2 Jul

Knowledge transformed by love

Category: Sound Thinking
By: Ken Myers
Published: 07/02/21

David K. Naugle on the reordered thinking of the redeemed

The penultimate chapter of David K. Naugle’s Reordered Love, Reordered Lives: Learning the Deep Meaning of Happiness (Eerdmans, 2008) is titled “Reordered Lives: All Things New.” Under the heading, “Reordered Lives of Intellectual Virtue,” Naugle writes:

“A reordered love for God reorders how we think and prompts us to cultivate intellectual virtues, or holy habits of mind, in Christ. A fundamental blessing of redemption is the gift of the mind of Christ (1 Cor. 2:16), and it comes with a commission to develop it. Jesus demands in the greatest commandment that we are to love God intellectually, not only with heart, soul, and strength, but also with our minds (Matt. 22:37). In Philippians 2:5, Paul admonishes believers to ‘Have this attitude [or mind] in yourselves, which was also in Christ Jesus,’ especially when it comes to a way of thinking about service and sacrifice on behalf of others. Paul also asserts in 1 Corinthians 14:20 that naiveté in wickedness but sophistication in thought are essential components of Christian discipleship. ‘Brethren,’ he says, ‘do not be children in your thinking; yet in evil be infants, but in your thinking be mature.' As a part of this rising chorus, Peter also challenges us with the succinct admonition to ‘prepare your minds for action’ (1 Peter 1:13). If we ignore these injunctions, we could fall prey to what John Stott has called ‘the misery and menace of mindless Christianity.’ Rather, we are after, to use Stott’s words again, ‘a warm devotion [to Christ] set on fire by truth.’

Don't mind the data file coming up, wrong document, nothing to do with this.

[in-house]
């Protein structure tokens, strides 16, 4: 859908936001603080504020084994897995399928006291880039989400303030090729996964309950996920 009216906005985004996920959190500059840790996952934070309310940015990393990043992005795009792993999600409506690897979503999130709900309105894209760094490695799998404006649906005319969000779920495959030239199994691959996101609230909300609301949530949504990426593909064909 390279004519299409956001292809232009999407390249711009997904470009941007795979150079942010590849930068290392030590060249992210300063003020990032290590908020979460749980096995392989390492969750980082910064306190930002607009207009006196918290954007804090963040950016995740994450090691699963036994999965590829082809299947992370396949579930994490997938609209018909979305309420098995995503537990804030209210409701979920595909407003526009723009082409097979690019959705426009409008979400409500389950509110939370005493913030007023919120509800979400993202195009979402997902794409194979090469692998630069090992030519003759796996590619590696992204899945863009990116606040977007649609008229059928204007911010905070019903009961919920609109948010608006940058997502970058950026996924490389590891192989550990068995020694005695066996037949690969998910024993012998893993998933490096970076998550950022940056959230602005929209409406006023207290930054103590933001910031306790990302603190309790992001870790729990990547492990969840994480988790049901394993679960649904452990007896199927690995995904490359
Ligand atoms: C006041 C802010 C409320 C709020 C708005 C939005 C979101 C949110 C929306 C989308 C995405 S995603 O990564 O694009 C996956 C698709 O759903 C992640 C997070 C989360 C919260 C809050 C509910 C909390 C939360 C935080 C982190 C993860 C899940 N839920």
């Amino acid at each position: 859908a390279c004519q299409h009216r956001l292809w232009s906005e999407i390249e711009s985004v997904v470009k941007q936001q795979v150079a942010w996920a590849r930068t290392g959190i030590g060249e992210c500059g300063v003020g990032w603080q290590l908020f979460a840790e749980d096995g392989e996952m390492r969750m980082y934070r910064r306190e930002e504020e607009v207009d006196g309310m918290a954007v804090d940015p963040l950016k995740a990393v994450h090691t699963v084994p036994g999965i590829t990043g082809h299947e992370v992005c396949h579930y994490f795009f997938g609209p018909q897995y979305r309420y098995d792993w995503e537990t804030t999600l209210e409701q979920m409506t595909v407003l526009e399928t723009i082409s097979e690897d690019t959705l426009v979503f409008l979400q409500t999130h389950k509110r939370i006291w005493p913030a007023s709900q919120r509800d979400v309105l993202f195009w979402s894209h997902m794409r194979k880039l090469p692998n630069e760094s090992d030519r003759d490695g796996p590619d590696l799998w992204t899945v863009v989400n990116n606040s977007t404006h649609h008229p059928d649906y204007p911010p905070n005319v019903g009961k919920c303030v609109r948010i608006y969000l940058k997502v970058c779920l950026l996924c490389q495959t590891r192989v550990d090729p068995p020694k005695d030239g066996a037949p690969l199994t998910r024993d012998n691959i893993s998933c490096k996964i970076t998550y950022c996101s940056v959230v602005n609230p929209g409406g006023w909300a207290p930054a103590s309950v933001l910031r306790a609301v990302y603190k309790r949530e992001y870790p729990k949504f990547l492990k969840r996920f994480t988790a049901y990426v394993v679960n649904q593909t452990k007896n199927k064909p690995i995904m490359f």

“Our minds and imaginations were subject to futility, darkness, and ignorance when unredeemed. Salvation shifts our mental paradigm and changes our intellectual status considerably. As theologian Bernard Lonergan has pointed out, redemption ‘dismantles and abolishes the horizon in which our knowing and choosing went on and it sets up a new horizon in which the love of God will transvaluate our values and the eyes of that love will transform our knowing.’ Or as Paul puts it rather simply in 1 Corinthians 1:5, believers in Christ are ‘enriched in him, in all speech and all knowledge.’ For where there is love for God, there is also love for his truth and wisdom, and where there is love for his truth and wisdom, there is also love for God. In short, we now have a longing to know.”

David K. Naugle talked about this book on Volume 96 of the Journal.